DJ Rolando has paid his dues to the techno scene over the years, with over three decades of experience under his belt and a CV that puts him up there with the best of them. There are few tracks that can truly be regarded as classics, but his 1999 thumper ‘Jaguar’ certainly fits the bill and his inclusion in the seminal Underground Resistance long ago secured his place in the pantheon of techno greats.
Refusing to be remembered for past greatness, Rolando has evolved into an altogether different beast over the past decade, relocating from his native Detroit to the markedly different climes of Edinburgh. Since then, he’s become a resident at techno mecca Berghain and continued to make his mark on the genre he loves.
We caught up with him ahead of his appearance at secretsundaze this Bank Holiday Sunday to pick his brains…
Thanks for taking the time to speak to us Rolando, what have you been up to recently? Of course, big news for you is your new label, R3. After a few decades in the game, what was it that encouraged you to finally start your own imprint?
Earlier this year we decided that we would start R3, Roland Rocha Records, something we had planned to do, but I hadn’t made any strong moves to do. I had a lot of tracks that I wanted to be put out there and working for myself was the only option in looking to the future and ensuring a representative brand. Putting music on other peoples labels is great, but it’s not representative of who you are as an artist. So far, I’ve been in this business to solely plug someone else’s concept. So, yeah, long overdue.
You’ve said that most of the releases on R3 will be from yourself. Can we expect you to push some of your own boundaries as you have complete control over the label output, or is there another reason behind this choice?
For now I’m putting out my own music, but that may change in the future. It really depends on the music. For now at least I want to establish my persona in my label which is not necessarily mirrored in my persona as a DJ. This allows me to release anything whether it be dance floor Techno, Acid House, Electro or Ambient. Perhaps something down tempo that might not work in one of my sets.
Is there any specific aesthetic your going for with the label? Any mantra?
This is artistic freedom, that’s my “aesthetic”. I’m looking to place EPs in a cohesive way, matching up tracks that I feel work best together in EP format, rather than the pick and mix of another label.
With R3 you want to address vinyl in slightly different way, what does this entail? With the surge in demand for vinyl records, do you think this different approach is necessary?
We want to do special projects because we can. That seems like fun to us especially as it is a different market, a much smaller one. So why not try and have some “fun” with it. It has no bearing on surge or demand, but as to what they’ll be, it may be a little premature to be discussing that.
What can we expect in the near future from R3?
The second EP ‘Wheesht’, which effectively means “shut your noise” in Scotland, will be out 2nd of June; it’s a two track EP.
There’s historically been a marked difference between US and European techno. Having roots in Detroit, and relocating to Edinburgh around a decade ago, do you think that this difference still, or ever did, exist?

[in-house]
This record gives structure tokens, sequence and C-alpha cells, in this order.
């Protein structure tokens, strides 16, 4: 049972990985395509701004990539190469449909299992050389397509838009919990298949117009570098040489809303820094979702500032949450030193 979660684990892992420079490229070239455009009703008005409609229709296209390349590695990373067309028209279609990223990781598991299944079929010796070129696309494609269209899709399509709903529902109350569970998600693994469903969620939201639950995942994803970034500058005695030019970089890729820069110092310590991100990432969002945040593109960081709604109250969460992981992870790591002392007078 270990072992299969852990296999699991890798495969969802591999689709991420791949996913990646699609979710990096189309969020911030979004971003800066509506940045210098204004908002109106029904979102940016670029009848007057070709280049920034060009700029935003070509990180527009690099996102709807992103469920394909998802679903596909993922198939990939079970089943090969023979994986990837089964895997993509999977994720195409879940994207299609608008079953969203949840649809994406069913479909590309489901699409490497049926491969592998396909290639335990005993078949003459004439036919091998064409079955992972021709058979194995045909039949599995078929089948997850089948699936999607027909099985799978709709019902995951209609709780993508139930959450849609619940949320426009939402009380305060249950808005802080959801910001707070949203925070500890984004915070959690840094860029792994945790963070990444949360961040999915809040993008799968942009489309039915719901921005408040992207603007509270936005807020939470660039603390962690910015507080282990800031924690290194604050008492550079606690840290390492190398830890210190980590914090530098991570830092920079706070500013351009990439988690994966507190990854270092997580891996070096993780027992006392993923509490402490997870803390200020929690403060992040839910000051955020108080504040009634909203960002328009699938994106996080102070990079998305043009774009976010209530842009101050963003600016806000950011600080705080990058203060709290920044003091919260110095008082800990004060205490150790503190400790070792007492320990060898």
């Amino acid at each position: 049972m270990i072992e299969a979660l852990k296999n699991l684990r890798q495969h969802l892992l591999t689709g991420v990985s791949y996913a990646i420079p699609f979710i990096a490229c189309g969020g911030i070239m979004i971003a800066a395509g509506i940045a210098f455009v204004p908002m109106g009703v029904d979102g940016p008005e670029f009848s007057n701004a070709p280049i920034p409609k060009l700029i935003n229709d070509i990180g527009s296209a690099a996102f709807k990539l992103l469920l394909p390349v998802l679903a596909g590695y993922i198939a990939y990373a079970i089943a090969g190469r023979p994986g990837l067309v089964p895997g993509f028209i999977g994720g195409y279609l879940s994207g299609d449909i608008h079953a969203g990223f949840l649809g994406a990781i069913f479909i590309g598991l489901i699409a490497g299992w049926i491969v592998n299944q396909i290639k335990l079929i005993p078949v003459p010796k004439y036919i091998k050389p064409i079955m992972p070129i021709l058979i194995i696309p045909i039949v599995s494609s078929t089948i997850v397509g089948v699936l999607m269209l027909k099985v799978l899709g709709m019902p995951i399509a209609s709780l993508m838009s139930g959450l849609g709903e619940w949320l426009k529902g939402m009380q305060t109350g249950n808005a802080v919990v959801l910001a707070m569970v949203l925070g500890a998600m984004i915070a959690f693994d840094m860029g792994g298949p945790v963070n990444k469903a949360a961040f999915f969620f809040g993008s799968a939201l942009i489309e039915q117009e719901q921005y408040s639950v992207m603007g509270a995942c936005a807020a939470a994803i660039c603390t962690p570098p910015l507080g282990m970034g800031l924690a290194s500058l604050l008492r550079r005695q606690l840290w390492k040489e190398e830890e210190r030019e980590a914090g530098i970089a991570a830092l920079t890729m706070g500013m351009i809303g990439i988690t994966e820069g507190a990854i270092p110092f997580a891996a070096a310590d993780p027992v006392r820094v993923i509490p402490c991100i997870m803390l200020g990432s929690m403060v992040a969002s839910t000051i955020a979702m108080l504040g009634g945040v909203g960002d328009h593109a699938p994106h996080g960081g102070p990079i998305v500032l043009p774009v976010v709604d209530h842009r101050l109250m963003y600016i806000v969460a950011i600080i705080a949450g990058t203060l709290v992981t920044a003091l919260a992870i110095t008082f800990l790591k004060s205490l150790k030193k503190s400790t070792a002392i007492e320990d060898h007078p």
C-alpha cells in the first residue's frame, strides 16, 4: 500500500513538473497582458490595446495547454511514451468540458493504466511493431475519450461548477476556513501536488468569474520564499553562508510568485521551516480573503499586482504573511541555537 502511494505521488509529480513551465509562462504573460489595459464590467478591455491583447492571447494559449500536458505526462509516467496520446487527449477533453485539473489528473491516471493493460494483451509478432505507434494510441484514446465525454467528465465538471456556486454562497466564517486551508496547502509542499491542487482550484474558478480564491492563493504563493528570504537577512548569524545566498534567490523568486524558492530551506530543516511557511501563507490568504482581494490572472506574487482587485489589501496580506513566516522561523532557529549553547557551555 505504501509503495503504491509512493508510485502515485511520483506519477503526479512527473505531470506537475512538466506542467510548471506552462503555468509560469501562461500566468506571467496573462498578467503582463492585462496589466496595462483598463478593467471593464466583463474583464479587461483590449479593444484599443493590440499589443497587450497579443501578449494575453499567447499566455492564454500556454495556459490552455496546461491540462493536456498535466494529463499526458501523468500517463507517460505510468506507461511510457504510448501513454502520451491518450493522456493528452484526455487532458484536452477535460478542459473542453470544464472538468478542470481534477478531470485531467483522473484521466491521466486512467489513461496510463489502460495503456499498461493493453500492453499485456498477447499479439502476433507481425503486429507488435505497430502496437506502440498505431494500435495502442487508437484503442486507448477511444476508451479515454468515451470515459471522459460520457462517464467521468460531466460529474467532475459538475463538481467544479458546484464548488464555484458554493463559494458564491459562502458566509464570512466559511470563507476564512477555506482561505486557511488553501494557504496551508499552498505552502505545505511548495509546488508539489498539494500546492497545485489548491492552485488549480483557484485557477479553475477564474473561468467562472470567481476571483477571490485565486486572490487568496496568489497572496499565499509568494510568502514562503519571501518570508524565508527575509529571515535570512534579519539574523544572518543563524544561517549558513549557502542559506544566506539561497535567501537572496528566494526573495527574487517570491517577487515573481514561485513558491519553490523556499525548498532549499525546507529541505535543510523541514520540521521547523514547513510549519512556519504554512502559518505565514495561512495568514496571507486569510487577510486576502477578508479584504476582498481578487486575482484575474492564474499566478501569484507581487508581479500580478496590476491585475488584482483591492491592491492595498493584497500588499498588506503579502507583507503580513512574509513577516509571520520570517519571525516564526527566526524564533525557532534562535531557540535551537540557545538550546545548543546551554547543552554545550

I think there has been disparity over the years in the development of Techno, Detroit tended to have a more funky melodic side, European harder. That’s different now with access to digital media, our influences tend to be the same. So for example, if you look at my DJ charts they reflect global Techno. If it’s good I play it. It’s not like in the old days where music only available on vinyl and you were at the mercy of distribution. Now most music “with some vinyl only exceptions” is available digitally and easily accessible to everyone.
How do you think that this changing of scenes has affected your sound, either intentionally or subliminally? Or was it something a bit subtler than that?
Techno originated in Detroit my hometown so yeah there was a sound I guess that came from our sphere of influence growing up – we didn’t always listen to the same stuff.
How did you first get into techno? Was it something that found you, or did you have to seek it out yourself in the early days?
I discovered Techno listening to the “Wizard” Jeff Mills on his radio show, along with “The Electrifying Mojo”, but before that I was already buying Afrika Bambaataa and so I think that had a natural link to Techno as the seminal Electro Funk. I suppose I’d already been invested in it, without realising what it was.
A lot of people are romantic about the old days in dance music, whether it’s Detroit techno, Chicago house or the first wave of the Balearic sound. As someone who’s experienced it all, do you think this romanticism is validated? Was it really that much better back in the day?
When something is brand new and innovative it can’t get any more exciting. It was a “you had to be there” moment, they don’t come along to often and who’s to know if there will be anymore. So yes it is absolutely validated which is why it just doesn’t go away and it is still relevant.
How do you perceive the health of Techno in the modern day?
How do I perceive the Health of Techno? Techno is not going away. It’s like asking the health of Classical music or Rock – it’s here to stay without question.
Thanks for your time!
DJ Rolando plays secretsundaze’s day party at Studio 338 this Sunday alongside Mosca, DJ Qu and Wbeeza. Grab your tickets here.